Tuesday, September 16, 2008

1-2-3 Twitter:

"USM initiates hiring freeze due to slow economy and expected budget cuts." This follow up, or summary lead by Claire struck me as the most concise lead without loosing the main thought to the story. The first word is the subject and the second is the verb. The active voice is incredibly powerful. The it also gave a very distinct, "why" at the end. Every word had meaning and none were wasted.

"Sean Shaeffer threw 4 INT's Saturday in Towson's second loss of the season to no. 4 Richmond." I particularly liked this one from Mike because there is a lot of information but it is still to the point. I also know that it is a successful summary lead because the active voice makes me want to read on. This is impressive because sports doesn't interest me. Once again the subject and the verb are placed together, making the start of the sentence very engaging.

"Tigers fall victim to the Spiders wrath when quarterback, Sean Schaefer, threw four interceptions." Out of all the summary leads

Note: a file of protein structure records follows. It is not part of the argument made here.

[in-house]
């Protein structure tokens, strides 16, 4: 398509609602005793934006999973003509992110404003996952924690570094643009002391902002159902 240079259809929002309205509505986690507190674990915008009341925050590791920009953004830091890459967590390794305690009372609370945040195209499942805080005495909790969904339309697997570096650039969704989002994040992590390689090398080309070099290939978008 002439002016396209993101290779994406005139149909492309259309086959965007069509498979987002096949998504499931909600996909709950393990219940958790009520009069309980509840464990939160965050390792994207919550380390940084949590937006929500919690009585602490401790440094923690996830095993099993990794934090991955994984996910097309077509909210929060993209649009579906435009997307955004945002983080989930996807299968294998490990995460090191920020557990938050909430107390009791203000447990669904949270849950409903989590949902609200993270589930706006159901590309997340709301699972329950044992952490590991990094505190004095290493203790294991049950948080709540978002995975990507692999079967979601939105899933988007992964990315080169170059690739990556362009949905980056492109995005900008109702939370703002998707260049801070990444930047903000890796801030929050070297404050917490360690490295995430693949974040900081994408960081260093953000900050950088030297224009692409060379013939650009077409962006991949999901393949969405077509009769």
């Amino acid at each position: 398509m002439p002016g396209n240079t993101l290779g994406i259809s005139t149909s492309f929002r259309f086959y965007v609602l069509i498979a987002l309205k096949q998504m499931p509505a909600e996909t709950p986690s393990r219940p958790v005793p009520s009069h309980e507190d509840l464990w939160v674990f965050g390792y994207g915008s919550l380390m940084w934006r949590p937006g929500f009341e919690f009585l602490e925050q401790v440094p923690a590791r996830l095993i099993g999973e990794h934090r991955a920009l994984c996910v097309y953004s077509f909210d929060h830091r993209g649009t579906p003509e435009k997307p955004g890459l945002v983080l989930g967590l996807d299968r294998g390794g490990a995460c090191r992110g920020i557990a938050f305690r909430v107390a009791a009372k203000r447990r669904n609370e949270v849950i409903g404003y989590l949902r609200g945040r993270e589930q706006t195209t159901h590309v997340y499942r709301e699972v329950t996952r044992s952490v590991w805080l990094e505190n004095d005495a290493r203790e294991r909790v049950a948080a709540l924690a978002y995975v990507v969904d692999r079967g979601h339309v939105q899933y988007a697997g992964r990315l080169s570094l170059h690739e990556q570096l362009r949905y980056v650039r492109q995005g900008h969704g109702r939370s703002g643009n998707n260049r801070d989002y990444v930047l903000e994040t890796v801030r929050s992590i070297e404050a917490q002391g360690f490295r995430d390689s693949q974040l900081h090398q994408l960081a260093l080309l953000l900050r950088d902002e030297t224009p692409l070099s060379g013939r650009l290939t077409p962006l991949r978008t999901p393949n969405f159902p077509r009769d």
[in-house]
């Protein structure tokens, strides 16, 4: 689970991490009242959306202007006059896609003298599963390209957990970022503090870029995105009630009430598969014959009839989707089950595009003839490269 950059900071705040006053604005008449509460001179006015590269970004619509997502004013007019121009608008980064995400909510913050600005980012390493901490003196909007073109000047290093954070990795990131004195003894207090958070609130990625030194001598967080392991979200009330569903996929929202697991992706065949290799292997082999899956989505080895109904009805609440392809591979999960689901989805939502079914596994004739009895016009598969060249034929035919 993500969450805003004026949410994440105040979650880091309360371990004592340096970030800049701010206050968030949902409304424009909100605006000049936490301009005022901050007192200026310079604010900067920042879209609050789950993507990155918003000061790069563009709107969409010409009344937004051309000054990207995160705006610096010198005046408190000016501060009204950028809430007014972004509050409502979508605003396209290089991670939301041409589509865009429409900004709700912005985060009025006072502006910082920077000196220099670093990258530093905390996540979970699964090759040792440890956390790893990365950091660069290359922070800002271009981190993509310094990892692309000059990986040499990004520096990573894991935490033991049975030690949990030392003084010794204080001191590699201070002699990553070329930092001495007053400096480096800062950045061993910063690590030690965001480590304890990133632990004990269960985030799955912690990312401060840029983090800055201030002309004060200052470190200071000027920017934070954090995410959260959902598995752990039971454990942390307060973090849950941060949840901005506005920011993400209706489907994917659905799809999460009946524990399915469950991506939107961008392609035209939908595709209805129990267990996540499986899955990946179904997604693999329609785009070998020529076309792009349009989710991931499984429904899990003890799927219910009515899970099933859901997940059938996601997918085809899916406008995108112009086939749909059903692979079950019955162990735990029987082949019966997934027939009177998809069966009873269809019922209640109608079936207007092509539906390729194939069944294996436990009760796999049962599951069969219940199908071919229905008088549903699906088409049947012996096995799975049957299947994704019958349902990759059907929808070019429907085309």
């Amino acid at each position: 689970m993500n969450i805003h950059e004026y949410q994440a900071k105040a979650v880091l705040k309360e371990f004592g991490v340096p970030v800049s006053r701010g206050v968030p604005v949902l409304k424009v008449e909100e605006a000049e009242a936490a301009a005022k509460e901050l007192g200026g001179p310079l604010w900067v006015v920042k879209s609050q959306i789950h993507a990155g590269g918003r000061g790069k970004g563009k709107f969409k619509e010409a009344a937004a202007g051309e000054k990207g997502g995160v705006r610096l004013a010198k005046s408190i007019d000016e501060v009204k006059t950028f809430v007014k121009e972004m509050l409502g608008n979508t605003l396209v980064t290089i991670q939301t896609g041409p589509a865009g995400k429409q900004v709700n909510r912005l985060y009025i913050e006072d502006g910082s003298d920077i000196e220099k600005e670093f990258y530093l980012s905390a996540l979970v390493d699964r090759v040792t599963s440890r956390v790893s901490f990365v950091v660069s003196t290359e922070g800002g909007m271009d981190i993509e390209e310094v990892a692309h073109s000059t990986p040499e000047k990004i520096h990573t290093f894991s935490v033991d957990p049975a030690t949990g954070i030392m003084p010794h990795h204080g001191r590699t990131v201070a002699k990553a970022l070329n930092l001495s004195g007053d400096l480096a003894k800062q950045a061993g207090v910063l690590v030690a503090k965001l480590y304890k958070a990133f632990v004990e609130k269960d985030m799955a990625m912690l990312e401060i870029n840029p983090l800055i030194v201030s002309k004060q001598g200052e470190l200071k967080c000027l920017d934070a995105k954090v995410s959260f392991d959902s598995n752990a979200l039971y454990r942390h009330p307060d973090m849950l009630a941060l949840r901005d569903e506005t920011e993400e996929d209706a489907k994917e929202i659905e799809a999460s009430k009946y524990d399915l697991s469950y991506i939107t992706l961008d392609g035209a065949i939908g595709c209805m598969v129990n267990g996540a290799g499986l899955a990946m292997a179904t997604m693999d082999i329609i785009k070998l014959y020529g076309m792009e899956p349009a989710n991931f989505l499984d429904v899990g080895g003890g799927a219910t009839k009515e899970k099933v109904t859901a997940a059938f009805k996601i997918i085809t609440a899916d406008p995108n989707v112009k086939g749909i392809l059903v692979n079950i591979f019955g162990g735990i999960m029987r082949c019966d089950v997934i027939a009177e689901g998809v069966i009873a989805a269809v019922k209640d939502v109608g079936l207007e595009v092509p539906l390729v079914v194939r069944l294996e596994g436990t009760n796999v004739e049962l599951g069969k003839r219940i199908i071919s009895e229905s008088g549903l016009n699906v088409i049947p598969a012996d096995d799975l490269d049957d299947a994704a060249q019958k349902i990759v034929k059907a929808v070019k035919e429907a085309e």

Christina R.'s, was by far my favorite. The language in it draws me in immediately and once again makes something that I have no interest in... well... interesting. She uses fun words while still being concise and using a strong and enticing active voice. The five "w's" are not only recognizable but jump out at the reader.

Sunday, September 14, 2008

Catching the Reader's Attention: Short reports and Summary Leads

In All the News, By Thom Lieb, short reports and summary leads have one major characteristic in common, they both need to strike the readers interest immediately.